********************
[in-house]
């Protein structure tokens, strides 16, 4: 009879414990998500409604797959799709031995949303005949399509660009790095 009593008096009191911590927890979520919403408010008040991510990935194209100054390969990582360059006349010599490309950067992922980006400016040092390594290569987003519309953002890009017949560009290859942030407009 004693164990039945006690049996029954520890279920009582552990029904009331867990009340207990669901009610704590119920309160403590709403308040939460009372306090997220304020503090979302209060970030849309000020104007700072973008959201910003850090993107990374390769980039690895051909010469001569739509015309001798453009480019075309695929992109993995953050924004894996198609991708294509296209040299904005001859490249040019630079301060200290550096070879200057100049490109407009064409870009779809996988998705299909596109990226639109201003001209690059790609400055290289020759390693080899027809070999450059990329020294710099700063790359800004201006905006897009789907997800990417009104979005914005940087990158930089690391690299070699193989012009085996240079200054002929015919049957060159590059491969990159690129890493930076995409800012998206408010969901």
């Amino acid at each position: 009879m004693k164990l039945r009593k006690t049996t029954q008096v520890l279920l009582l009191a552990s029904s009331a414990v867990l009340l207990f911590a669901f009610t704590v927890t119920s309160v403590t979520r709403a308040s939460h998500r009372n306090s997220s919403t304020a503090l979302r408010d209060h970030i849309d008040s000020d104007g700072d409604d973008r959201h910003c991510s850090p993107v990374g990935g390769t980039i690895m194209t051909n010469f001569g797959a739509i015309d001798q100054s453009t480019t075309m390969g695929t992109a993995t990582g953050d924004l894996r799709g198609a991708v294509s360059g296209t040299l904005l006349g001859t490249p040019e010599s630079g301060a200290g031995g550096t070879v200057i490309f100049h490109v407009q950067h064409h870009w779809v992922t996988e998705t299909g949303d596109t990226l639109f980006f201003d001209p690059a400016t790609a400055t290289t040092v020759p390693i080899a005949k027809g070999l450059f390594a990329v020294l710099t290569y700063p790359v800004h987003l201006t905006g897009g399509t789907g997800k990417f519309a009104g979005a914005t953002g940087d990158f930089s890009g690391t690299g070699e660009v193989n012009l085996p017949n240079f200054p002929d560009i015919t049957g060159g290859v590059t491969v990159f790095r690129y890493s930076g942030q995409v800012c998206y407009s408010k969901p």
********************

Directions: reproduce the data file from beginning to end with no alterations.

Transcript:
[in-house]
């Protein structure tokens, strides 16, 4: 009879414990998500409604797959799709031995949303005949399509660009790095 009593008096009191911590927890979520919403408010008040991510990935194209100054390969990582360059006349010599490309950067992922980006400016040092390594290569987003519309953002890009017949560009290859942030407009 004693164990039945006690049996029954520890279920009582552990029904009331867990009340207990669901009610704590119920309160403590709403308040939460009372306090997220304020503090979302209060970030849309000020104007700072973008959201910003850090993107990374390769980039690895051909010469001569739509015309001798453009480019075309695929992109993995953050924004894996198609991708294509296209040299904005001859490249040019630079301060200290550096070879200057100049490109407009064409870009779809996988998705299909596109990226639109201003001209690059790609400055290289020759390693080899027809070999450059990329020294710099700063790359800004201006905006897009789907997800990417009104979005914005940087990158930089690391690299070699193989012009085996240079200054002929015919049957060159590059491969990159690129890493930076995409800012998206408010969901």
């Amino acid at each position: 009879m004693k164990l039945r009593k006690t049996t029954q008096v520890l279920l009582l009191a552990s029904s009331a414990v867990l009340l207990f911590a669901f009610t704590v927890t119920s309160v403590t979520r709403a308040s939460h998500r009372n306090s997220s919403t304020a503090l979302r408010d209060h970030i849309d008040s000020d104007g700072d409604d973008r959201h910003c991510s850090p993107v990374g990935g390769t980039i690895m194209t051909n010469f001569g797959a739509i015309d001798q100054s453009t480019t075309m390969g695929t992109a993995t990582g953050d924004l894996r799709g198609a991708v294509s360059g296209t040299l904005l006349g001859t490249p040019e010599s630079g301060a200290g031995g550096t070879v200057i490309f100049h490109v407009q950067h064409h870009w779809v992922t996988e998705t299909g949303d596109t990226l639109f980006f201003d001209p690059a400016t790609a400055t290289t040092v020759p390693i080899a005949k027809g070999l450059f390594a990329v020294l710099t290569y700063p790359v800004h987003l201006t905006g897009g399509t789907g997800k990417f519309a009104g979005a914005t953002g940087d990158f930089s890009g690391t690299g070699e660009v193989n012009l085996p017949n240079f200054p002929d560009i015919t049957g060159g290859v590059t491969v990159f790095r690129y890493s930076g942030q995409v800012c998206y407009s408010k969901p």